From Information Superhighway to Digital RunwayThe Complicated Legacy of Fashion Blogging

Image of people sitting front row at a fashion show while a model walks by

(Photo credit: Brunel Johnson/Unsplash)

Adwoa Afful is Bitch Media’s 2019 Writing Fellow in Technology

Whether for better or, more often, for worse, there’s no question that the fashion industry has been indelibly changed by blogging. The popularity of fashion and beauty blogs, which arguably hit its zenith in the early 2010s, helped create a more expansive view of blogging and shifted its public-facing image: No longer solely the purview of nerdy internet adopters and their chosen pop-culture fandoms; fashion and beauty blogging became a way to fill in the gaps of a notoriously exclusionary industry. For a generation of predominantly young women and nonbinary people of color, fashion and beauty blogging mainstreamed the internet in crucial ways. Young users learned—sometimes without even realizing it—the basics of both coding and writing; equally important, they developed an aesthetic and language outside of fashion’s normative standard-bearing magazines and retailers, one that centered more expansive views of beauty and style. And, in doing so, they forced fashion’s gatekeepers to redefine their own relationships to technology, and to trade the status of exclusivity for the potential of democracy.

Twenty years ago, the idea that people not intentionally working in the tech sector would eventually know the basics of website building, information architecture, and HTML might have seemed absurd: Fashion was fashion, tech was tech. The baseline skills in internet navigation and identity-building that even casual internet users employ today are leaps and bounds beyond those of the average web surfer of 2005 or even of 2014. And though fashion-adjacent e-commerce had emerged by the end of the 1990s in the form of eBay, Zappos, and Net-a-Porter, it was still in its infancy. There was no expectation that even the largest retailers would set up shop online, and no expectation that major brands—let alone fashion houses and individual designers—would have to build online identities for themselves.

That’s not to say that the advent of fashion and beauty blogging revolutionized the way society understands fashion and beauty themselves; in many cases, they were just as likely to perpetuate limiting, culturally reductive beauty standards as they were to amplify more inclusive aesthetics. Fashion bloggers in the mid-aughts, particularly those who chronicled “street style,” were often comely, connected young white women who, despite their industry-outsider status, still fit neatly within a high-fashion mold that projected wealth and label-consciousness. The biggest bloggers, like The Blonde Salad’s Chiara Feragni, claimed upward of 110,000 unique visitors per day; others, like Leandra Medine (Man Repeller), Scott Schuman (The Sartorialist), and Tavi Gevinson (Style Rookie), matched and in some cases even surpassed those numbers. They also tended to rely on established fashion brands to generate interest and revenue on which to build their own brand legitimacy.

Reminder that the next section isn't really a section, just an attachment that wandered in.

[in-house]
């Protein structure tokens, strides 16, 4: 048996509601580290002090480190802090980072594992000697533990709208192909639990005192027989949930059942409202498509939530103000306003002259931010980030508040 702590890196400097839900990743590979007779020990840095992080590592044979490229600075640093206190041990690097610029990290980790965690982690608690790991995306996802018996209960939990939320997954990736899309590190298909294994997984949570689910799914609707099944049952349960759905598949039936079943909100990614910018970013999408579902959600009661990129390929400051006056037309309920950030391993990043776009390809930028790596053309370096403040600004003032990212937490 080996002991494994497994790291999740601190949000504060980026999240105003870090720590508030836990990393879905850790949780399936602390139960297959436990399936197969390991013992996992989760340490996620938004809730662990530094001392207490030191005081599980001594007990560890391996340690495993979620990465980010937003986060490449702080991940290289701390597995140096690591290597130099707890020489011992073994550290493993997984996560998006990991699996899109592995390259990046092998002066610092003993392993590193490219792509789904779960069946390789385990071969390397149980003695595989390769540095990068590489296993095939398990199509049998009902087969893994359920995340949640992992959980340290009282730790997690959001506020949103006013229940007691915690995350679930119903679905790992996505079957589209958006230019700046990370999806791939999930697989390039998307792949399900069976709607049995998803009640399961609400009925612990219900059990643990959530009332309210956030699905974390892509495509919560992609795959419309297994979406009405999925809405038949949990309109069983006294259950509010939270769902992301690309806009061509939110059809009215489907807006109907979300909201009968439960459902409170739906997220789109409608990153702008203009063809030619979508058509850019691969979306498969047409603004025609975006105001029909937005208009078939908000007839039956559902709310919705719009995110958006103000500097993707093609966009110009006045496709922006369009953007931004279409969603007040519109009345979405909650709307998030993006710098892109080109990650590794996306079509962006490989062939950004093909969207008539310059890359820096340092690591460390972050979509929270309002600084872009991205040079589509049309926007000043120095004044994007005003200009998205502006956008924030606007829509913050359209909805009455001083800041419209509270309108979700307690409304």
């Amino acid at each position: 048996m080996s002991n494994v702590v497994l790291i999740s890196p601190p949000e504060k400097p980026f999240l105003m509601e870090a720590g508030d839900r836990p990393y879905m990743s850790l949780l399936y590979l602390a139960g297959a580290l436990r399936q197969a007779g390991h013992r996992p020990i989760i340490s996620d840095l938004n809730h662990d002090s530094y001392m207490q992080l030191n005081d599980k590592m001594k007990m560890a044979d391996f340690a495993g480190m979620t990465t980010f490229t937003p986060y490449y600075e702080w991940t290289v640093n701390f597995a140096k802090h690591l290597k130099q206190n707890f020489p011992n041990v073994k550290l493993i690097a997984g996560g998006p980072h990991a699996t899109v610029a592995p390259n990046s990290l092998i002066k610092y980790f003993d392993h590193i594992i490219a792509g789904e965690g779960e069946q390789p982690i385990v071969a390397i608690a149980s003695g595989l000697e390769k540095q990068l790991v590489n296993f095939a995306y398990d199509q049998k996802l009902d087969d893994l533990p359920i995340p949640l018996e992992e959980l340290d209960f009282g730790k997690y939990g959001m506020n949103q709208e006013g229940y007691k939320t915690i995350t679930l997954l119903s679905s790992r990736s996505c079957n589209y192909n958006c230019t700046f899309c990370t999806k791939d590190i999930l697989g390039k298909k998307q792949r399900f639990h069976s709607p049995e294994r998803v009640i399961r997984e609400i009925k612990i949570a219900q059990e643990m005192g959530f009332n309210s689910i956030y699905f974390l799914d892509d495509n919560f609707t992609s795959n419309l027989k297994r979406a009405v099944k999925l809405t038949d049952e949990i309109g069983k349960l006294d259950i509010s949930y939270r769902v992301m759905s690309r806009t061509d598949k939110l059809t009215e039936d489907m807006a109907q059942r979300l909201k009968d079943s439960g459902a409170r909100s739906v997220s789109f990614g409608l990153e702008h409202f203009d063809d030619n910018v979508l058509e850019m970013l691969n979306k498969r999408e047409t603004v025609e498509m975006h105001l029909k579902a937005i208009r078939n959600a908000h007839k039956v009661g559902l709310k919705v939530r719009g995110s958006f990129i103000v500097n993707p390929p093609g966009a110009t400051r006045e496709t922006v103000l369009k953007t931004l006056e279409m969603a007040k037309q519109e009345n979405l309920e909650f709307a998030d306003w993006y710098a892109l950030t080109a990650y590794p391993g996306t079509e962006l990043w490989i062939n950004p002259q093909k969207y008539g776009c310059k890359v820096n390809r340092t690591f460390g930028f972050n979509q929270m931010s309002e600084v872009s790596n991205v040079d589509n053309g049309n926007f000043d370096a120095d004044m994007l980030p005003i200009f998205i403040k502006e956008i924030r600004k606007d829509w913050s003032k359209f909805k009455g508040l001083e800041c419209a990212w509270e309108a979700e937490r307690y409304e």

But fashion and beauty blogging opened doors for writers, photographers, and enthusiasts of various genders, races, and sexual orientations—TommyTon, Bryan Yambao of Bryanboy, and Susan Lau of Style Bubble—and made big names of traditional fashion journalists of color like Franco-Senegalese fashion editor Julia Sarr-Jamois. There were group blogs and zine hybrids, like Toronto-based The Stud Magazine, that were created by and for gender-nonconforming and masculine-presenting folks; and a blossoming community of bloggers who served a much-needed desire for plus-sized fashion, including Lydia Okello (Style is Style), Gabi Gregg (GabiFresh), and Nicolette Mason

In its own way, fashion and beauty blogging is as aspirational as traditional fashion media; the difference is that blogging—as well as visually focused social-media platforms like Instagram—allows us to conceive of ourselves as aspirational and offers the tools needed to become our own idealized visions. In her 2017 book (Not) Getting Paid to Do What you Love: Gender, Social Media, and Aspirational Work, Brooke Erin Duffy describes the “aspirational labor” of as a new iteration of a historically gendered labor: “([M]ostly) uncompensated, independent work that is propelled by the multi-venerated ideal of getting paid to do what you love.” And with the mainstreaming of fashion blogging came a kind of blogging bootstrapper myth, a promise that aspiring fashion mavens could, as Duffy writes, “rise above the din to achieve major success” with their own hard work and force of will.